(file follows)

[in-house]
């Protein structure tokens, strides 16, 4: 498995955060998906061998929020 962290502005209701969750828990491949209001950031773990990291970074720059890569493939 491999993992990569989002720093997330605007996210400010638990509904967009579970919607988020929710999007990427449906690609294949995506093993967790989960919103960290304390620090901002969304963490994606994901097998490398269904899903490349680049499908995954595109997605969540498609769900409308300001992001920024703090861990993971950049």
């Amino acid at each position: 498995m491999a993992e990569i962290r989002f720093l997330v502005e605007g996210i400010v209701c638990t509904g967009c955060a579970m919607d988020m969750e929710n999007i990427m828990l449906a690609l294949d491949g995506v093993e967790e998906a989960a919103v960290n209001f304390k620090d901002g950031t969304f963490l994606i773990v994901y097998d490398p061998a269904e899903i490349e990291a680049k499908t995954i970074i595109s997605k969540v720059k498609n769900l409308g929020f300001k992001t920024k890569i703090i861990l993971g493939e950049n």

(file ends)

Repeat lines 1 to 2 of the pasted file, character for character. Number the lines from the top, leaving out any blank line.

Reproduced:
[in-house]
């Protein structure tokens, strides 16, 4: 498995955060998906061998929020 962290502005209701969750828990491949209001950031773990990291970074720059890569493939 491999993992990569989002720093997330605007996210400010638990509904967009579970919607988020929710999007990427449906690609294949995506093993967790989960919103960290304390620090901002969304963490994606994901097998490398269904899903490349680049499908995954595109997605969540498609769900409308300001992001920024703090861990993971950049």